Thursday, December 13, 2007

Can Forgiveness Ever Be That Big?

All the close up parking was taken so we parked in the lot on the far side and headed onto the Albert Dock. Though it's a tourist attraction now it still has the feel of a working dock and it's easy to imagine the kind of commerce that went on there. We were headed to see the International Slavery Museum which was housed directly opposite the entrance to the dock. But getting there. I was bounced and jostled, Joe's breath became ragged and his hands hurt as we both tried to navigate first the cobblestone and then the ragged flagstone.

At one point we stopped for a bite to eat just to have a bit of a rest, realizing then we'd come less than half way. Joe went back to put more money in the parking and I struck out on my own. I just looked down and carefully tried to wend my way through the rough surface without doing damage to my wheelchair. I made a fair distance and when Joe came back I was, rightfully, proud of myself.

We found our way in and then took the elevator up to the exhibit. We were then quiet for most of the hour and a bit that we were there. Seeing shackles that bound hands and feet, whips that tore at disobediant skin, instruments of torture and degredation silenced all chatter. There were many there and it was deathly quiet.

One photograph struck me, a white family had painted 1923 Merry Xmas and the name of the town they lived in in white, one letter per black man's chest. The 'Christmas Message' stood in orderly rows bearing a letter each staring at the camera. The men's faces, the men's who's bodies were used as background to white paint, those faces - you should have seen those faces.

When we got to the Klansman's robe, all white and hideous, I turned to Joe and said, "I think I'm full up now ... " and was about to ask him if he would mind if I just went back to the elevators while he finished looking at the exhibit. But instead he just turned and put his hands on my wheelchair and pushed me out.

On the way back, the road was a rough as it had been before. But we didn't complain. Because now it felt like whining. Enough with that, it wasn't that hard.

My God.

8 comments:

Anonymous said...

i had the same reaction to a similiar showing years ago. As I sit here now, the images still haunt me. How cruel we were to others. How cruel we still are, just in a different manner. We haven't really come that far if you actually stop to think about it.

Laura(southernxyl) said...

With all due respect, anonymous, to say "we haven't come that far" trivializes how bad it really was. We have come a hell of a long way. Got a ways to go, yes, but we are over the hump. The very existence of the International Slavery Museum is a demonstration of that.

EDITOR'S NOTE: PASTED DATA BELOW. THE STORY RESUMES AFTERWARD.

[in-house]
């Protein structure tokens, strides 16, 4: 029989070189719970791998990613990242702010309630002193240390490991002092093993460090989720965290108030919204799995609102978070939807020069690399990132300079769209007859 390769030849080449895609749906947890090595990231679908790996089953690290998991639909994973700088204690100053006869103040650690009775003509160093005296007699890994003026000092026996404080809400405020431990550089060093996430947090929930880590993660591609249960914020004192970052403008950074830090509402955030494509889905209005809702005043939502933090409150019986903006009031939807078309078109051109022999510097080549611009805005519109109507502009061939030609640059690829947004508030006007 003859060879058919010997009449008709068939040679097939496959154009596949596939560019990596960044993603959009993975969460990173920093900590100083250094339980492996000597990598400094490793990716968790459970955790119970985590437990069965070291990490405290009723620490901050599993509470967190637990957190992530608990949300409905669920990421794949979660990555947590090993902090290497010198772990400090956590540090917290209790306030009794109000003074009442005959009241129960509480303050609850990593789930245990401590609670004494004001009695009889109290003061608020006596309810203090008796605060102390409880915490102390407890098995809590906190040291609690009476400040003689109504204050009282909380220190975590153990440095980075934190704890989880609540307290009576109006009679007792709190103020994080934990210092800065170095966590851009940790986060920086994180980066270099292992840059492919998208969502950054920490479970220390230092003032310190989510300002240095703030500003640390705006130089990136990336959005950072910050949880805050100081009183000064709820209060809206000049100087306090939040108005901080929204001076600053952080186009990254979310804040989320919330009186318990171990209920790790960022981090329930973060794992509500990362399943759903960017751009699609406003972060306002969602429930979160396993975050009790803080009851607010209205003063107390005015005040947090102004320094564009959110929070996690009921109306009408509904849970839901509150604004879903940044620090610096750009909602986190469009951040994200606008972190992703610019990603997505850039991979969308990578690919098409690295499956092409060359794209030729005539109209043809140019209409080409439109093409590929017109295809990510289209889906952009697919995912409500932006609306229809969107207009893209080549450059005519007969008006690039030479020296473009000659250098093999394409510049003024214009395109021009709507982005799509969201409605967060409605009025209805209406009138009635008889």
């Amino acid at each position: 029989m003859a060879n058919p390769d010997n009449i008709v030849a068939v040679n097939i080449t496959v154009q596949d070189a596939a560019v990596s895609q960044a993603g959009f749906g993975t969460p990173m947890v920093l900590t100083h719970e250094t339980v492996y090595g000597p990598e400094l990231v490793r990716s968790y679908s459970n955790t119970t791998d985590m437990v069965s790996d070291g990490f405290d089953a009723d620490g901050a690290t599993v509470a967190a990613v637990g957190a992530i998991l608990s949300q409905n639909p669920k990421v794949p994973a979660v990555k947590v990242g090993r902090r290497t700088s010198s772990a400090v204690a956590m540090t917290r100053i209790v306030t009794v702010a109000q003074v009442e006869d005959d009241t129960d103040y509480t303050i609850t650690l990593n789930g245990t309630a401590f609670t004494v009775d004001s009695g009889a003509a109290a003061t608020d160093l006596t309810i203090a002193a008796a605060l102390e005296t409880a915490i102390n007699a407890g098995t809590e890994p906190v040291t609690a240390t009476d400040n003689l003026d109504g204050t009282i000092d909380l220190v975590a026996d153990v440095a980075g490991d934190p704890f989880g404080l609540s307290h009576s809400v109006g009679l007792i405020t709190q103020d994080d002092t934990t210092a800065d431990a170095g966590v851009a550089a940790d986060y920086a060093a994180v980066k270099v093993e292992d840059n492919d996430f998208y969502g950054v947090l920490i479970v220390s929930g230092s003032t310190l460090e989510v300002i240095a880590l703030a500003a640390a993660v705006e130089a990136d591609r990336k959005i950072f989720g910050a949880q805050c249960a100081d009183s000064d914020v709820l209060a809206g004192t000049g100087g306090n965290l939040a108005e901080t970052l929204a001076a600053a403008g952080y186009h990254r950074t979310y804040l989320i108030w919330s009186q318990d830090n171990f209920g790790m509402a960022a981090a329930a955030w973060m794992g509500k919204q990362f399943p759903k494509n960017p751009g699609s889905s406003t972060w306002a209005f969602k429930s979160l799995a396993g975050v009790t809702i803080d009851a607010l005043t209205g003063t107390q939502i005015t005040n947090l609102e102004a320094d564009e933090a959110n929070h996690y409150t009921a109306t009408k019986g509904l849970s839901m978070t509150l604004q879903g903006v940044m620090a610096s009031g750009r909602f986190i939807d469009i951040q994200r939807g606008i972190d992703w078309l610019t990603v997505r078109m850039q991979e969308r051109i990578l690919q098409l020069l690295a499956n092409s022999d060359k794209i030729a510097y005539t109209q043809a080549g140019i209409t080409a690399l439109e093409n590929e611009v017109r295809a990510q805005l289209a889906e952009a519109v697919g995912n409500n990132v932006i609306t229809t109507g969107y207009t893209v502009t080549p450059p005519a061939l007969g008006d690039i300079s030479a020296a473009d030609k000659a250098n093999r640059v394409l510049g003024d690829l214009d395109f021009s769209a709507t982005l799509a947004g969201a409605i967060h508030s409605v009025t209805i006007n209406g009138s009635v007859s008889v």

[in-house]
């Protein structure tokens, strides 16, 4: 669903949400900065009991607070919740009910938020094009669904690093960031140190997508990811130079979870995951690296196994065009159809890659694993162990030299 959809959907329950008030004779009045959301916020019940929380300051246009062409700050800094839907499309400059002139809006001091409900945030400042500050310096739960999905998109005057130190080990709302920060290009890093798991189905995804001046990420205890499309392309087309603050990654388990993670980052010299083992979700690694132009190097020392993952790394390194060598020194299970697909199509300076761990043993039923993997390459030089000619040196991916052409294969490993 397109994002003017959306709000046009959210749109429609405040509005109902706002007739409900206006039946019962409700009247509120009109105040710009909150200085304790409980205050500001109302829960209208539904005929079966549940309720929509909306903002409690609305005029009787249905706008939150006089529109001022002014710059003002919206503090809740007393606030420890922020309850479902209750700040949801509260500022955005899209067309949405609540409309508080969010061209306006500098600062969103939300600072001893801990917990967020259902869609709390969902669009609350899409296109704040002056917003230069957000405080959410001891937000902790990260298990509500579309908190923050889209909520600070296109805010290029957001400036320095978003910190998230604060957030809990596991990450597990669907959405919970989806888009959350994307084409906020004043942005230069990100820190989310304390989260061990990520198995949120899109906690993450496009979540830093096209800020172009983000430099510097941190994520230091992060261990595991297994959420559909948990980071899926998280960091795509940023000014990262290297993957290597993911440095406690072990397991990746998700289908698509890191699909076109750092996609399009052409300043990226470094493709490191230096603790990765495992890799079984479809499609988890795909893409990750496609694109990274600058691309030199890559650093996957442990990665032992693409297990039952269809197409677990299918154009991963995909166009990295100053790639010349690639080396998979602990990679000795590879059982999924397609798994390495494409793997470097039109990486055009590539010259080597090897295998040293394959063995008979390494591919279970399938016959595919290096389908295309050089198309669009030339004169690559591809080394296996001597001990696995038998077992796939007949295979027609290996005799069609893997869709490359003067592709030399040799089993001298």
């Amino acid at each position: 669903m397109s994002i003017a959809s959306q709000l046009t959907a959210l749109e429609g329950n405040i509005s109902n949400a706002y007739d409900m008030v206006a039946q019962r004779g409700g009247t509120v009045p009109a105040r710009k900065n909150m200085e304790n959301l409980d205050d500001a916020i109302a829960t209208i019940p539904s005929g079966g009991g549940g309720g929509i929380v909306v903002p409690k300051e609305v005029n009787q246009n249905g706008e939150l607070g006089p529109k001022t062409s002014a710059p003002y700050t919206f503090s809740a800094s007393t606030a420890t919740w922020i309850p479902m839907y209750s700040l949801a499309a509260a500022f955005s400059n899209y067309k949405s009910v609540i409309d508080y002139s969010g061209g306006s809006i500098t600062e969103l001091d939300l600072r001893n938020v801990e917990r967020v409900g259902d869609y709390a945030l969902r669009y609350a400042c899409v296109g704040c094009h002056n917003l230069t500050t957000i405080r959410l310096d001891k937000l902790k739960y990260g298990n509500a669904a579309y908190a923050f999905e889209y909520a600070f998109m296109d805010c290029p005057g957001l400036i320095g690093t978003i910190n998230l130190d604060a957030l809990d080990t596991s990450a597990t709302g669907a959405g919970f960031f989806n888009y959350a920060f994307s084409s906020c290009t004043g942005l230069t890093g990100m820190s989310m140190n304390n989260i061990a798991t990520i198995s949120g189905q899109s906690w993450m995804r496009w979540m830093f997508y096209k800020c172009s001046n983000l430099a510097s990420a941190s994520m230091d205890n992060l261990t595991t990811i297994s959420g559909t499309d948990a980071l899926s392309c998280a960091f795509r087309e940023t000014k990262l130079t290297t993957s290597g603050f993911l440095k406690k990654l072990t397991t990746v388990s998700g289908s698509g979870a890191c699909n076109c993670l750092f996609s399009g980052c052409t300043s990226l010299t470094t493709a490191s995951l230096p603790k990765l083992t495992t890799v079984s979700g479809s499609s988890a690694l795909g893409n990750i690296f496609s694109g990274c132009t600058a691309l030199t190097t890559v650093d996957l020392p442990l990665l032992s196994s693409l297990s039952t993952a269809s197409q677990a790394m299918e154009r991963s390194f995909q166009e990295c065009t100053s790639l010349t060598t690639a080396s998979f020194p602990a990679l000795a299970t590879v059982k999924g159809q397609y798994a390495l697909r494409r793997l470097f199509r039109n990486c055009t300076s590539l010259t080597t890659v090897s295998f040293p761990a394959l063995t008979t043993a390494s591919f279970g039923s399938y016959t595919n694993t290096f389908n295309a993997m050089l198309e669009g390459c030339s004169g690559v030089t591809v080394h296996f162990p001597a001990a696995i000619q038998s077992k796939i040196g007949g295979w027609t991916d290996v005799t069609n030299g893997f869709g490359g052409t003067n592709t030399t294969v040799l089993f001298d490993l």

Joyfulgirl said...

I got goose bumps and shivers reading that post-I don't think there are words big enough to describe such terrible deeds.
I've been 'lurking' reading and being inspired by your posts for a while now but this post really prompted me to comment and say thanks for the refreshing perspectives you give.

Hebe said...

Just to say hi really - I'm a regular reader and have been enjoying your stories and impressions of the UK. Glad you made it to Liverpool - our fantastic city.
I love to read your blog which usually inspires hope, tears, laughter or thoughtfulness. Thank you.

Casdok said...

We still have a long way to go.

Shan said...

I don't know if I've ever heard anything as hotly humiliating as that human-Christmas-card story.

Oh, and: Hi Uncle Dave! Hope you guys are having a nice time in England, hopefully hoisting some hot toddies or something, at this very moment.

Family e-reunion brought to you by the magic of Google.

shiva said...

I used to have a major perseveration about the slave trade and slavery in the US; i read everything i could possibly get my hands on about the subject when i was about 14-15. It had a profound influence on me and it's still my contention that it was, more than any other historical event, responsible for shaping almost everything about the modern world.

I have thought long and hard about the parallels, and the differences, between the oppression of black people as slaves and that of disabled people. Just about everything that went on in slave plantations also went on, or even still goes on, in disability institutions. Yet the oppression of slaves can be explained easily as motivated by economic exploitation, whereas neither the owners of nursing homes, psychiatric "hospitals", etc nor the capitalist system in general benefit economically from the oppression and dehumanisation of disabled people within those institutions - this, i think, is why it is hard for some, especially those coming from a Marxist-type perspective, to see the oppression of disabled people as oppression, because they assume that oppression always has to involve exploitation...

Yet the parallels are inescapable for those who are willing to see them - people like yourself are part of the present-day Underground Railroad...

Free Our People!

Lianna said...

I don't think I'll be able to shake the visualization of your human Christmas card story any time soon...